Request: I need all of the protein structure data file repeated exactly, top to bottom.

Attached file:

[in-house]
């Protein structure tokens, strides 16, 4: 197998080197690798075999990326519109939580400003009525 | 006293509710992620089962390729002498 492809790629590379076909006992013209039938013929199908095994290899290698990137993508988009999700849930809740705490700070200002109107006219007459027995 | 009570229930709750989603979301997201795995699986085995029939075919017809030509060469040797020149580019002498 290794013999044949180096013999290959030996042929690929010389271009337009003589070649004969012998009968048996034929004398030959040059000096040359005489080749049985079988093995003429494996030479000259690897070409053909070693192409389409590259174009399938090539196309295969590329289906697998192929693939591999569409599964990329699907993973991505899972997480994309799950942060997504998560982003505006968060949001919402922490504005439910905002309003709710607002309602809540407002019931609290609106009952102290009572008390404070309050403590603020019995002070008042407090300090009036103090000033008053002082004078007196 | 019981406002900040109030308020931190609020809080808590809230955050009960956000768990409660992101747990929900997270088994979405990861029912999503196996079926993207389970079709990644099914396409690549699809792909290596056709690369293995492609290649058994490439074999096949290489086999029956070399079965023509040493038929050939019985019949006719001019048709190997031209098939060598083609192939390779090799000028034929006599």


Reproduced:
[in-house]
């Protein structure tokens, strides 16, 4: 197998080197690798075999990326519109939580400003009525 | 006293509710992620089962390729002498 492809790629590379076909006992013209039938013929199908095994290899290698990137993508988009999700849930809740705490700070200002109107006219007459027995 | 009570229930709750989603979301997201795995699986085995029939075919017809030509060469040797020149580019002498 290794013999044949180096013999290959030996042929690929010389271009337009003589070649004969012998009968048996034929004398030959040059000096040359005489080749049985079988093995003429494996030479000259690897070409053909070693192409389409590259174009399938090539196309295969590329289906697998192929693939591999569409599964990329699907993973991505899972997480994309799950942060997504998560982003505006968060949001919402922490504005439910905002309003709710607002309602809540407002019931609290609106009952102290009572008390404070309050403590603020019995002070008042407090300090009036103090000033008053002082004078007196 | 019981406002900040109030308020931190609020809080808590809230955050009960956000768990409660992101747990929900997270088994979405990861029912999503196996079926993207389970079709990644099914396409690549699809792909290596056709690369293995492609290649058994490439074999096949290489086999029956070399079965023509040493038929050939019985019949006719001019048709190997031209098939060598083609192939390779090799000028034929006599």